Spring 2021’s Epic First Half

At some point, I stopped doing Episode 1 Reviews. I’m not entirely sure when. It seems like it was… last Fall? Huh, I guess it was just some 7 or so months ago. Time flies – except it felt a lot more stagnant than that. While Akudama Drive was brilliant, I’ve began to lose faith in seasonal anime. Last season was pretty crap, and even Fall 2020 (which produced a couple of 9/10s, lest we forget), was still giving me wavering faith. What’s the point in reviewing a first episode if it’s just gonna wind up disappointing?

What’s the point in following seasonals if they’re all kinda… crappy?

Okay, so last season wasn’t a hit. Urasekai Picnic was fun enough and other than that… yikes. So, Spring 2021. I was expecting another shoddy showing from premieres, where any signs of potential were equal signs of squandering.

I’m anywhere from 6-8 weeks in and this is the best season of anime I’ve ever taken a part in. Let’s start from the top:

The Intellectual Side of Fall 2021

You know my odd relationship with Boogiepop – I love a good cerebral anime. From very different angles, Spring 2021 is serving a couple of the finest in that field. Let’s start with the real surprise hit, the original anime Odd Taxi.

Odd Taxi’s a hard sell, and not entirely because its cast are anthropomorphic animals. No, Odd Taxi’s a hard sell because its episodes can generally be described as ‘a character gets in Odakawa’s Taxi, they chat, they leave’. But that doesn’t fully grasp how enthralling it all is.

The recipe that makes Odd Taxi such a success is fantastic scriptwriting, maybe some of the best in anime. Maybe I’m jumping the gun a bit, but Odd Taxi’s blend of social commentary across a plethora of fields (from student debt to struggling comedians and somehow off to the desire to be ‘big’ on the internet) and deep character understanding creates dialogue that is truly bottomless in depth. Most everything is inferred, and I find myself constantly glued to the subtitles, piecing together the larger piece of the thrilling puzzle – where is the missing girl? What is the missing medicine? WHO is Satoshi Nagishima?!

Armed with this incredible script, dry wit and an excellently rendered real-life backdrop, Odd Taxi’s a runaway hit with a distinctive voice. Any fan of high-brow television should give it a shot.

And on that note – Mars Red. A very different kind of intellectual… this one’s for the theatre nerds.

No, really – Mars Red began as a stage play, then adapted into a manga and brought to life with impeccable cinematographic flair. Every single frame is beautiful, with its heavy-pencil-line art, ultra-widescreen letterboxing and sharp angles. It’s an anime that commands metaphoric visual language to great effect. You’ve got to pay an immense amount of attention to Mars Red, as its scant dialogue rarely ever tells the true picture – you’ve got to paint the picture yourself with audiovisual cues and the narrative’s coyness.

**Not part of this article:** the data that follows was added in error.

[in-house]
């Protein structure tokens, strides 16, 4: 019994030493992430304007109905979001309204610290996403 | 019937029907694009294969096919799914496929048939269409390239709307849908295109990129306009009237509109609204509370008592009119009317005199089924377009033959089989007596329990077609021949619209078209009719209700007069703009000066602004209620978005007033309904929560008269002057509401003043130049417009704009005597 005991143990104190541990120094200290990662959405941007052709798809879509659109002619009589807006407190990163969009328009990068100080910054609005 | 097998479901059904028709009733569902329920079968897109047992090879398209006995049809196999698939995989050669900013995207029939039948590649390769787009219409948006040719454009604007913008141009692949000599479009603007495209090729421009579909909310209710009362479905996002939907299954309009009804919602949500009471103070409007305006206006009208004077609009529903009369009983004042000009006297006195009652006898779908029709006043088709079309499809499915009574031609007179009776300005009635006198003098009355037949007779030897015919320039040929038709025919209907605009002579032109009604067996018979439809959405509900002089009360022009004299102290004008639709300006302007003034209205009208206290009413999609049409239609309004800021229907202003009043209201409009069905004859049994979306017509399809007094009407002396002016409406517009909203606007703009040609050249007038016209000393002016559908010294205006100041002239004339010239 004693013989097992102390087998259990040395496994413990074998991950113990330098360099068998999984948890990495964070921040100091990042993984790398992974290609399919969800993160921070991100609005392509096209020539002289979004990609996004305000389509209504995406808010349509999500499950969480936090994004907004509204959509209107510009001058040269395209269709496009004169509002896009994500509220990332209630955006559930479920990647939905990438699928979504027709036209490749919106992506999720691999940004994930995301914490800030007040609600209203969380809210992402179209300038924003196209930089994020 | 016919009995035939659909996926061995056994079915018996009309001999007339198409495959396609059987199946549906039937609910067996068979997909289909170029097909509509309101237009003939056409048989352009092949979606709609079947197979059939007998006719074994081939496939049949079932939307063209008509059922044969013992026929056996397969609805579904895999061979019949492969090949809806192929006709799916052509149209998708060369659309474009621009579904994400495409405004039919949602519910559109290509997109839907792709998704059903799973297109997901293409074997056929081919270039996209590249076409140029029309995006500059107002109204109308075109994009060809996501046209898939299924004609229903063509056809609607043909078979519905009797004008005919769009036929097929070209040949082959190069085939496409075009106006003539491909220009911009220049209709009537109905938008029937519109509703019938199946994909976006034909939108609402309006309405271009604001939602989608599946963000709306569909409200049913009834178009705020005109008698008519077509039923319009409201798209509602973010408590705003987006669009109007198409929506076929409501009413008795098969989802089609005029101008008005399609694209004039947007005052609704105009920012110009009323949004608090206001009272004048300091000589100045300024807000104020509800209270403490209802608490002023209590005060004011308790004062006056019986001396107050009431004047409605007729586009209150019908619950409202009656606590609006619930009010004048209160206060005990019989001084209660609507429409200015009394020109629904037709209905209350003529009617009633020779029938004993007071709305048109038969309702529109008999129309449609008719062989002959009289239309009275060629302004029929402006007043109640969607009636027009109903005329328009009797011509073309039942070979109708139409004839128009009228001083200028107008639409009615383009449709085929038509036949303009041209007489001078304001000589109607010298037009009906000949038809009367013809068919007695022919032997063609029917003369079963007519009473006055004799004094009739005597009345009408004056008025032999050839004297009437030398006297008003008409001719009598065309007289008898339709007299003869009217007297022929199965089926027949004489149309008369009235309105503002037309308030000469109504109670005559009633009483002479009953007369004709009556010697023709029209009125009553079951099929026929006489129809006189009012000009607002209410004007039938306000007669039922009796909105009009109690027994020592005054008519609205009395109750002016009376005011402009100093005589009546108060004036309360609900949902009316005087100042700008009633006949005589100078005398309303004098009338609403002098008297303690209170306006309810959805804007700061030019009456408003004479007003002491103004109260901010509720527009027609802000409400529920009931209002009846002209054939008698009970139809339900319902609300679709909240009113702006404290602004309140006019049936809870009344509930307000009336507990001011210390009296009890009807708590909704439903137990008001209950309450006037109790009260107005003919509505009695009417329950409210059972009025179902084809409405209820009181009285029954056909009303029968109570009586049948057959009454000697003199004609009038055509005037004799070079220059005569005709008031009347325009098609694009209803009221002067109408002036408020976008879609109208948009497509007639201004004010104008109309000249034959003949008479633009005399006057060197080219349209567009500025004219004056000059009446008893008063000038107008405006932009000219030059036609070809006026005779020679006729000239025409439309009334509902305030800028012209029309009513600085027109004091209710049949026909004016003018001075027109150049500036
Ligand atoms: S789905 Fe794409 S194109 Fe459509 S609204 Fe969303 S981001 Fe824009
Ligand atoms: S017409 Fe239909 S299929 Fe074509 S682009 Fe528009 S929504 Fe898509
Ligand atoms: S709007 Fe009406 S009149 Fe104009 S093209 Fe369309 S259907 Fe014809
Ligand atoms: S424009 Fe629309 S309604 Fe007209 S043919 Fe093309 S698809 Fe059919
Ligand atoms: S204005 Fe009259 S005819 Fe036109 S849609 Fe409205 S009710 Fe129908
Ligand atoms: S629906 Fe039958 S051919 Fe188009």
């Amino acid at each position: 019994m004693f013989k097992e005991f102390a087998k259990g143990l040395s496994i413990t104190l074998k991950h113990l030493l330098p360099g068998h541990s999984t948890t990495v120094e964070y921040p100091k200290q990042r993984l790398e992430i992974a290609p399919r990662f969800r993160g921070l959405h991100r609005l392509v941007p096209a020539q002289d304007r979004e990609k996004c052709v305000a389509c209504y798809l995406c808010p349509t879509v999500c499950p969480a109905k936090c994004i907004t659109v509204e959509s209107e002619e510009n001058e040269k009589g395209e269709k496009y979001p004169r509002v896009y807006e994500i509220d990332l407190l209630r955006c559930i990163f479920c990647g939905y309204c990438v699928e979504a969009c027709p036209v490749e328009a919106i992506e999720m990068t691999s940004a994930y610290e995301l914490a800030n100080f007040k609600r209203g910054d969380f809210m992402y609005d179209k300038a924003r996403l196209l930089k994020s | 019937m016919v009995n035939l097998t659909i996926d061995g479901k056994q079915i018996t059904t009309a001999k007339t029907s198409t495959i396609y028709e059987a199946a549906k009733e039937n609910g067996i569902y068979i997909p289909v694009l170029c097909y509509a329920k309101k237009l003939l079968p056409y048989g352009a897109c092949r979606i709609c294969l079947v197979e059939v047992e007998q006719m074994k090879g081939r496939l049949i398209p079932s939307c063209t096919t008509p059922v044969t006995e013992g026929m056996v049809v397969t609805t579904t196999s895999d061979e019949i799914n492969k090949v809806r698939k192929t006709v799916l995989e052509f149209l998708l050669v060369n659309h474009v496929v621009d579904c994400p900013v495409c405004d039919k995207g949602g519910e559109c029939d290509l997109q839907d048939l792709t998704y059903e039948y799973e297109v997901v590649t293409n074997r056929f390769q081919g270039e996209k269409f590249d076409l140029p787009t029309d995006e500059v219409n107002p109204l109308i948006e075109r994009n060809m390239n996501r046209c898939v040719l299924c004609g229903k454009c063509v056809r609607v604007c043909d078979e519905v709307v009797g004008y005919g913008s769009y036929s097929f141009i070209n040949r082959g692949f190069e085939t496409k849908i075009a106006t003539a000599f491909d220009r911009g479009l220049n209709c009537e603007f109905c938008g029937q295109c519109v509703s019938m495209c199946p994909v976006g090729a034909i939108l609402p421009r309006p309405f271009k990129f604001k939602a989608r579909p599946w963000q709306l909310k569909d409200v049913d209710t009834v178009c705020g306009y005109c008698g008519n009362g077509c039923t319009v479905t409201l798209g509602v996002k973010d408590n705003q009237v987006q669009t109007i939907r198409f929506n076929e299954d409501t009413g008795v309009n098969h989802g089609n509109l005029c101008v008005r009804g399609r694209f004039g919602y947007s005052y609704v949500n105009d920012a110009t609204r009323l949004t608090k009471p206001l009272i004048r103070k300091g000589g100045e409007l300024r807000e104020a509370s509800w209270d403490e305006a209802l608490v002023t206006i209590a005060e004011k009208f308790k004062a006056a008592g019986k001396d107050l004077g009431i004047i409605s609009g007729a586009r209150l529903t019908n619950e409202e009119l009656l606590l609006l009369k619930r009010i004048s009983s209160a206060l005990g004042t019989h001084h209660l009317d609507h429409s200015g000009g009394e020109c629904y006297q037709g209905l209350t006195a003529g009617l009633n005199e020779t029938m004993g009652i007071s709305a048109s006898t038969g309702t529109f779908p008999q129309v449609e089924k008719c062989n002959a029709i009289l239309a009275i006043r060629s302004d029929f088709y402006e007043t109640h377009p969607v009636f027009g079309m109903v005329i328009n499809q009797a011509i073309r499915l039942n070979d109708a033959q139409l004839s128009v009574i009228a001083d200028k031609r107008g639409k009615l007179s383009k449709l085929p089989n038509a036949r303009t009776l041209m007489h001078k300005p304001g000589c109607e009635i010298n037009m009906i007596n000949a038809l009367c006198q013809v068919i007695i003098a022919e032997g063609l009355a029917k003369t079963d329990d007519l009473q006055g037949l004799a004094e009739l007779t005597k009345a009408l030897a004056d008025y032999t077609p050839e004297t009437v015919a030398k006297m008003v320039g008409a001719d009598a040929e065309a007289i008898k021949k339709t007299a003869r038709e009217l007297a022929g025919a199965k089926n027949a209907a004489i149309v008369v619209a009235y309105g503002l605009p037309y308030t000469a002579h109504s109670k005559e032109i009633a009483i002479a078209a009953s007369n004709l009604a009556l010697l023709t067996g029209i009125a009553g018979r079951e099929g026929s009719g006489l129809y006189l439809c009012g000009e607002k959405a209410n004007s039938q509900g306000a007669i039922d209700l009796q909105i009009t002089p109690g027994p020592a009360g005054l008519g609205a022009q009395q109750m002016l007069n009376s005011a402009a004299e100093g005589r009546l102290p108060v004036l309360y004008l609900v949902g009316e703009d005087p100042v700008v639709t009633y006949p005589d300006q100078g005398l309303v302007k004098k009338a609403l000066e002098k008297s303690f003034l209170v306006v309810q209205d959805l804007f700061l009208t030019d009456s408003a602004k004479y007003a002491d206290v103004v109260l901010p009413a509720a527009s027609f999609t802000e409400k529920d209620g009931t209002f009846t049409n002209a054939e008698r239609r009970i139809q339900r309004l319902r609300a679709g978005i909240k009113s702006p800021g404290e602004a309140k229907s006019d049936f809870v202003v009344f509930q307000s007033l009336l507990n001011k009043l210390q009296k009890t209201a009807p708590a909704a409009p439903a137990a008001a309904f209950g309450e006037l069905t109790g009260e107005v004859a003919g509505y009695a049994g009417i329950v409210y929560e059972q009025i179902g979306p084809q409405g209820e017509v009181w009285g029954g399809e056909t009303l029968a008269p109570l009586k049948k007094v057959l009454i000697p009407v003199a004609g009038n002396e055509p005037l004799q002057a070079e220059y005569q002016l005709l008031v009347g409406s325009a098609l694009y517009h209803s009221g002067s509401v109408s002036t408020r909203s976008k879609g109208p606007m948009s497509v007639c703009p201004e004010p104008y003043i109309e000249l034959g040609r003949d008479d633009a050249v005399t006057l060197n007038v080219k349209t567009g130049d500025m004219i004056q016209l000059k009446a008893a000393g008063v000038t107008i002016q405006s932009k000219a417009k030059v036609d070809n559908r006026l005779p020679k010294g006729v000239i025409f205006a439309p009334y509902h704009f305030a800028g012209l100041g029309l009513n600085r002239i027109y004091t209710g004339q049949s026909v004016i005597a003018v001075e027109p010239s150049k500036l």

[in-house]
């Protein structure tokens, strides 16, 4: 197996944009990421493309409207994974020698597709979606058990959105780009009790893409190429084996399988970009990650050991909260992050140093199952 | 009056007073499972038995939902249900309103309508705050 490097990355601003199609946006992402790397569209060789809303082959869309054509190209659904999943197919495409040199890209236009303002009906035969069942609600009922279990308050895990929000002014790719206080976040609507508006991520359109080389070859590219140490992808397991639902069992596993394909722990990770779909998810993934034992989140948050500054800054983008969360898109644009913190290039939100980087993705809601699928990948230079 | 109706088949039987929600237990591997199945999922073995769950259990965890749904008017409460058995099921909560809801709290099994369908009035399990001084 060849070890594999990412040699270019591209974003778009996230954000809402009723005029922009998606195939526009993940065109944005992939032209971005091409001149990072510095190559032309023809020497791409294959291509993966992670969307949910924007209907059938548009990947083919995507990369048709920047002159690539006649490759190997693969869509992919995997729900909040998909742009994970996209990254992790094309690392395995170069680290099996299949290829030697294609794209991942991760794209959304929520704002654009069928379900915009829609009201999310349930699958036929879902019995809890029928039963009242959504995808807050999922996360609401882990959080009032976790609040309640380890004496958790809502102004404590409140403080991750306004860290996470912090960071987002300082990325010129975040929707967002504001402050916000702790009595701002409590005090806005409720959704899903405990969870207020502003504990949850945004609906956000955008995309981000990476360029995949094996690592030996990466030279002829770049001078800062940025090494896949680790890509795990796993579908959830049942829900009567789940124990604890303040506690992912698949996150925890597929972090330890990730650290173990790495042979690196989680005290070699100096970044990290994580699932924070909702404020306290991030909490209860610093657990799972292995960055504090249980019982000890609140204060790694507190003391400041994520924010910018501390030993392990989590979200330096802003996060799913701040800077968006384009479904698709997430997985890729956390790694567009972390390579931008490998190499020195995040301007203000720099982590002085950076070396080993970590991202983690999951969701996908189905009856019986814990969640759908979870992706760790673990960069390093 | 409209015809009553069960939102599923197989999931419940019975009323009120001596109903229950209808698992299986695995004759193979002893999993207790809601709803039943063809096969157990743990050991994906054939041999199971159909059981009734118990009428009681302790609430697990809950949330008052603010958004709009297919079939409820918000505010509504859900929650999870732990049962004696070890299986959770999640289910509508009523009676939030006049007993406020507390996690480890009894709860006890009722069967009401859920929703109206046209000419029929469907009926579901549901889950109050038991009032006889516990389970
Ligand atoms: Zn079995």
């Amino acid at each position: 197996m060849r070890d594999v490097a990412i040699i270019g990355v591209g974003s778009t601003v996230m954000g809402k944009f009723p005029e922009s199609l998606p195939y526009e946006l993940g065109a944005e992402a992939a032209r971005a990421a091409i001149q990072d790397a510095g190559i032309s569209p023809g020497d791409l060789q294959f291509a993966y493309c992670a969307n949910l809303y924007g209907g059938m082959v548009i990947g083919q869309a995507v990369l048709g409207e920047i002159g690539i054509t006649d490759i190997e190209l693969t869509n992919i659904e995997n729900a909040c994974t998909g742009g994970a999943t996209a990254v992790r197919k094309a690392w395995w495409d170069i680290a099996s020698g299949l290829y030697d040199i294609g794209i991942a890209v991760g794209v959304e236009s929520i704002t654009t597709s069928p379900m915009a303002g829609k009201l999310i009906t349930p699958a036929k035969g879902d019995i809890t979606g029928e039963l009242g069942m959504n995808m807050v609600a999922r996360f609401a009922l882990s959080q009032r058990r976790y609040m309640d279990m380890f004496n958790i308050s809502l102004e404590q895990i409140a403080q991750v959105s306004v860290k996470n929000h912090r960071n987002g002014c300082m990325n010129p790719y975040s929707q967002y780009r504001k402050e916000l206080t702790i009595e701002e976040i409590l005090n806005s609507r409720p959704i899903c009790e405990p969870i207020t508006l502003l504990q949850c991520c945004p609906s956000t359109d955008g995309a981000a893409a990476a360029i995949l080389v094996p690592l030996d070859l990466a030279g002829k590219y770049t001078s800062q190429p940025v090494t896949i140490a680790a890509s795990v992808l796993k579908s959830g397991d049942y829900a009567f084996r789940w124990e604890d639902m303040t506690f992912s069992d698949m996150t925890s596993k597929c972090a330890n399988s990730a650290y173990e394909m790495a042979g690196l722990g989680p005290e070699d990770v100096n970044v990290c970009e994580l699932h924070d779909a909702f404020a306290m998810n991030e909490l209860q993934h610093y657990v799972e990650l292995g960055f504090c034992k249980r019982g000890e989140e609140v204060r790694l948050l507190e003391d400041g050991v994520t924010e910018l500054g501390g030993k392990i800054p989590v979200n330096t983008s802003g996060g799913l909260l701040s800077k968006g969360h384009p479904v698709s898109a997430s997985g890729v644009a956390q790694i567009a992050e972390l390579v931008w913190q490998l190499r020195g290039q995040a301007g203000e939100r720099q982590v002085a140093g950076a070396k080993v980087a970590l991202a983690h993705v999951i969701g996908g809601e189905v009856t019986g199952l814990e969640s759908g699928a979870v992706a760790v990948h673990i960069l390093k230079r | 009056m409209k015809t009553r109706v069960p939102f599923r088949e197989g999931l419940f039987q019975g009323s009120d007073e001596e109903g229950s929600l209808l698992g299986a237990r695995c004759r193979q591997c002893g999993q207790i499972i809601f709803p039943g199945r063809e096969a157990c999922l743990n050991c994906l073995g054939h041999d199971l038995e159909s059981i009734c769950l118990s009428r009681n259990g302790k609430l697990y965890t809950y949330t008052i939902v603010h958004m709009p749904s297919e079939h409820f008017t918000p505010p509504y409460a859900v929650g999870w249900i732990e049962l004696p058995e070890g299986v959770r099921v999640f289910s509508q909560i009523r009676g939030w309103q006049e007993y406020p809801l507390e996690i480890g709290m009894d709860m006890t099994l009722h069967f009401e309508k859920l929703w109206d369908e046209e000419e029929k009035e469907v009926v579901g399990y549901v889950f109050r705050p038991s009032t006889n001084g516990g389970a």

But Mars Red is also a vampire anime. Perhaps it’s the most pretentious vampire anime ever, but it’s got the chops to pull it off. Its gruff main character, Maeda, head of a covert ‘Vampire Unit’, is a tremendous lead, but his unit’s gimmicy designs makes the anime seem like it’s going to go into ‘Cool Boys Do Cool Stuff’ territory (not unlike Mayonaka no Occult Koumuin, which I found disappointing) and wind up a middle of the road modern female demographic anime. But don’t be fooled: the writing, with all its theatric references and tricks, is just as sharp as this anime’s flair, as it explores military men coping with Japan’s changing socioeconomic climate pushing them to the obsolete.

I still can’t believe we learned in Episode 1 that Maeda has a prosthetic arm. That was so subtle, and it wasn’t visually confirmed until Episode 6… the ‘show; don’t tell’ in this anime is unmatchable. Mars Red is demanding, no doubt about it, but if you’re up to the task, it pays dividends.

Sci-Fi Romps With That Special Something

86 is a light novel. That’s a warning sign 9/10 times. Light novels don’t often make good anime, and really require a directorial touch to smooth over the translation to screen of light novella’s signature dichotomy of 0 or overt descriptive prose. So I was trepidatious that the great concept behind 86 – a prosperous city who outsources their war’s fighting to a a different race of citizens – would be smothered in incomprehensible anime bullshit.

They’ve (generally) done a fantastic job!

One thing I’ve gotta hand to them is how the excessive expositioning was cut down. Don’t get me wrong, this anime’s still a glutton for self-explanatory-isms, but there’s a lot of neat shortcuts. For example, Lena mentions the ‘Para Raid’ function, and the camera happens to centre on it then; as Lena mentions District 1, she is looking out a window at a Palace. The links in dialogue are made subtly with the visual language, and it’s not genius visual direction – but it helps a lot.

The excellent concept of 86 is the shining gem of the anime. The way Lena interacts with the 86ers is the major part of contention of the anime’s first half, and how she deals with understanding her privilege, and overcoming her powerlessness in the fact of that, makes for a really intriguing piece of racial commentary and meta-fiction. Even when it’s blunt, it’s heart is in the right place.